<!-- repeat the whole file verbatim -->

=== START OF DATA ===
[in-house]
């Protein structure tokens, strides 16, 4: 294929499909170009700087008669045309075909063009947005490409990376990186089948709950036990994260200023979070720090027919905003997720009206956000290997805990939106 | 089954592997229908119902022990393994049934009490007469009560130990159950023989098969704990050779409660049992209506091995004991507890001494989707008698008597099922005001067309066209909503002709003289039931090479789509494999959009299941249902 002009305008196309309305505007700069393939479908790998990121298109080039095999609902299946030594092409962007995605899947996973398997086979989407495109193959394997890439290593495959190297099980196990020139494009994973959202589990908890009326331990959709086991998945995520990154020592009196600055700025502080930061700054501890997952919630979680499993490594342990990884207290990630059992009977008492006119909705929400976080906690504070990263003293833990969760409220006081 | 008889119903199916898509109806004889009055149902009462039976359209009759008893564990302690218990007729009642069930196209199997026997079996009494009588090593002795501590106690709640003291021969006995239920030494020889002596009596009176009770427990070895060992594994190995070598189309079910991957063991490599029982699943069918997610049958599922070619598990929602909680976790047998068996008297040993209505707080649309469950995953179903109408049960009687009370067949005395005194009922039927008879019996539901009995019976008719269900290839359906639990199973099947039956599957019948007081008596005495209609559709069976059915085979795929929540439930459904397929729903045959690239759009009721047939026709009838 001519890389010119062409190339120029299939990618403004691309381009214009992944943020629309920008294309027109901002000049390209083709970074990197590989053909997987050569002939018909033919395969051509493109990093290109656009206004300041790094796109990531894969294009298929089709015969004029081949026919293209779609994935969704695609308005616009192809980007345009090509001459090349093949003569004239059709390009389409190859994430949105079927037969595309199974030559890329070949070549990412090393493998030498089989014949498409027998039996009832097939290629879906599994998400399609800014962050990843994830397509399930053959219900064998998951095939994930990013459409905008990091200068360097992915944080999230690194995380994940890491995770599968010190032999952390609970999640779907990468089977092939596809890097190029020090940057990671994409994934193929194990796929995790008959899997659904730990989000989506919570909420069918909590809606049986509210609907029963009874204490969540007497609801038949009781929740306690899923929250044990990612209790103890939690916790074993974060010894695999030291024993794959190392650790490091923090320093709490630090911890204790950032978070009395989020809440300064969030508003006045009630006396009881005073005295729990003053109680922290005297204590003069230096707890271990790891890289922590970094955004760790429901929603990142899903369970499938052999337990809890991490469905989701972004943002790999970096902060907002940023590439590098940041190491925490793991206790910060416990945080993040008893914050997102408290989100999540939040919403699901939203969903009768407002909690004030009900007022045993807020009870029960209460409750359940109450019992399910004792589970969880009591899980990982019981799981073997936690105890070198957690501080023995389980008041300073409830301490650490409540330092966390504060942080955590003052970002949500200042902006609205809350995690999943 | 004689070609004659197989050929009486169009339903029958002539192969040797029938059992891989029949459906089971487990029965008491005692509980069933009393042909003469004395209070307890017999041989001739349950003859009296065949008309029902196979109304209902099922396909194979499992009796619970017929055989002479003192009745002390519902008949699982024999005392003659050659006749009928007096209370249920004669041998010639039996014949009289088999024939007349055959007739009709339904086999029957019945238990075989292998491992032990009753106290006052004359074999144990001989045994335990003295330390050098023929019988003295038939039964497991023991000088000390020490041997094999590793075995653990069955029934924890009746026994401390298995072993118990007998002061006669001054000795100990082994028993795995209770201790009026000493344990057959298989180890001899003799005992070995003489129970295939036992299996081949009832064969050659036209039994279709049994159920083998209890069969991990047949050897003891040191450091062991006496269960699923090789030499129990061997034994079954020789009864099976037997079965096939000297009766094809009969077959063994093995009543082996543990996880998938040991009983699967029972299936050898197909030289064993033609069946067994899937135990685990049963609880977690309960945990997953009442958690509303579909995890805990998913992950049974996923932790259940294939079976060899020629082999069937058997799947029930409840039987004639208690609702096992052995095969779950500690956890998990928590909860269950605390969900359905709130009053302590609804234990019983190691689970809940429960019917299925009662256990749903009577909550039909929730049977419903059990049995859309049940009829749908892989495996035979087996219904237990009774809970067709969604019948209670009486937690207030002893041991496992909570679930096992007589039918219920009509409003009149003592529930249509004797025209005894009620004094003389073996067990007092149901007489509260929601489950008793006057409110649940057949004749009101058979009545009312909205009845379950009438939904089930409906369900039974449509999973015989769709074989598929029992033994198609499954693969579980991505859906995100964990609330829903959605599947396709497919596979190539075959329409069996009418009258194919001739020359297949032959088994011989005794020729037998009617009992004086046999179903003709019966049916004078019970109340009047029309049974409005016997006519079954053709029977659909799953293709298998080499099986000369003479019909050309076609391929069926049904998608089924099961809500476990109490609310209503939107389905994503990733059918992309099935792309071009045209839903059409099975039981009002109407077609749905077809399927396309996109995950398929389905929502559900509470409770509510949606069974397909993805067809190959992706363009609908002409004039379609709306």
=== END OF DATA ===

[in-house]
């Protein structure tokens, strides 16, 4: 294929499909170009700087008669045309075909063009947005490409990376990186089948709950036990994260200023979070720090027919905003997720009206956000290997805990939106 | 089954592997229908119902022990393994049934009490007469009560130990159950023989098969704990050779409660049992209506091995004991507890001494989707008698008597099922005001067309066209909503002709003289039931090479789509494999959009299941249902 002009305008196309309305505007700069393939479908790998990121298109080039095999609902299946030594092409962007995605899947996973398997086979989407495109193959394997890439290593495959190297099980196990020139494009994973959202589990908890009326331990959709086991998945995520990154020592009196600055700025502080930061700054501890997952919630979680499993490594342990990884207290990630059992009977008492006119909705929400976080906690504070990263003293833990969760409220006081 | 008889119903199916898509109806004889009055149902009462039976359209009759008893564990302690218990007729009642069930196209199997026997079996009494009588090593002795501590106690709640003291021969006995239920030494020889002596009596009176009770427990070895060992594994190995070598189309079910991957063991490599029982699943069918997610049958599922070619598990929602909680976790047998068996008297040993209505707080649309469950995953179903109408049960009687009370067949005395005194009922039927008879019996539901009995019976008719269900290839359906639990199973099947039956599957019948007081008596005495209609559709069976059915085979795929929540439930459904397929729903045959690239759009009721047939026709009838 001519890389010119062409190339120029299939990618403004691309381009214009992944943020629309920008294309027109901002000049390209083709970074990197590989053909997987050569002939018909033919395969051509493109990093290109656009206004300041790094796109990531894969294009298929089709015969004029081949026919293209779609994935969704695609308005616009192809980007345009090509001459090349093949003569004239059709390009389409190859994430949105079927037969595309199974030559890329070949070549990412090393493998030498089989014949498409027998039996009832097939290629879906599994998400399609800014962050990843994830397509399930053959219900064998998951095939994930990013459409905008990091200068360097992915944080999230690194995380994940890491995770599968010190032999952390609970999640779907990468089977092939596809890097190029020090940057990671994409994934193929194990796929995790008959899997659904730990989000989506919570909420069918909590809606049986509210609907029963009874204490969540007497609801038949009781929740306690899923929250044990990612209790103890939690916790074993974060010894695999030291024993794959190392650790490091923090320093709490630090911890204790950032978070009395989020809440300064969030508003006045009630006396009881005073005295729990003053109680922290005297204590003069230096707890271990790891890289922590970094955004760790429901929603990142899903369970499938052999337990809890991490469905989701972004943002790999970096902060907002940023590439590098940041190491925490793991206790910060416990945080993040008893914050997102408290989100999540939040919403699901939203969903009768407002909690004030009900007022045993807020009870029960209460409750359940109450019992399910004792589970969880009591899980990982019981799981073997936690105890070198957690501080023995389980008041300073409830301490650490409540330092966390504060942080955590003052970002949500200042902006609205809350995690999943 | 004689070609004659197989050929009486169009339903029958002539192969040797029938059992891989029949459906089971487990029965008491005692509980069933009393042909003469004395209070307890017999041989001739349950003859009296065949008309029902196979109304209902099922396909194979499992009796619970017929055989002479003192009745002390519902008949699982024999005392003659050659006749009928007096209370249920004669041998010639039996014949009289088999024939007349055959007739009709339904086999029957019945238990075989292998491992032990009753106290006052004359074999144990001989045994335990003295330390050098023929019988003295038939039964497991023991000088000390020490041997094999590793075995653990069955029934924890009746026994401390298995072993118990007998002061006669001054000795100990082994028993795995209770201790009026000493344990057959298989180890001899003799005992070995003489129970295939036992299996081949009832064969050659036209039994279709049994159920083998209890069969991990047949050897003891040191450091062991006496269960699923090789030499129990061997034994079954020789009864099976037997079965096939000297009766094809009969077959063994093995009543082996543990996880998938040991009983699967029972299936050898197909030289064993033609069946067994899937135990685990049963609880977690309960945990997953009442958690509303579909995890805990998913992950049974996923932790259940294939079976060899020629082999069937058997799947029930409840039987004639208690609702096992052995095969779950500690956890998990928590909860269950605390969900359905709130009053302590609804234990019983190691689970809940429960019917299925009662256990749903009577909550039909929730049977419903059990049995859309049940009829749908892989495996035979087996219904237990009774809970067709969604019948209670009486937690207030002893041991496992909570679930096992007589039918219920009509409003009149003592529930249509004797025209005894009620004094003389073996067990007092149901007489509260929601489950008793006057409110649940057949004749009101058979009545009312909205009845379950009438939904089930409906369900039974449509999973015989769709074989598929029992033994198609499954693969579980991505859906995100964990609330829903959605599947396709497919596979190539075959329409069996009418009258194919001739020359297949032959088994011989005794020729037998009617009992004086046999179903003709019966049916004078019970109340009047029309049974409005016997006519079954053709029977659909799953293709298998080499099986000369003479019909050309076609391929069926049904998608089924099961809500476990109490609310209503939107389905994503990733059918992309099935792309071009045209839903059409099975039981009002109407077609749905077809399927396309996109995950398929389905929502559900509470409770509510949606069974397909993805067809190959992706363009609908002409004039379609709306």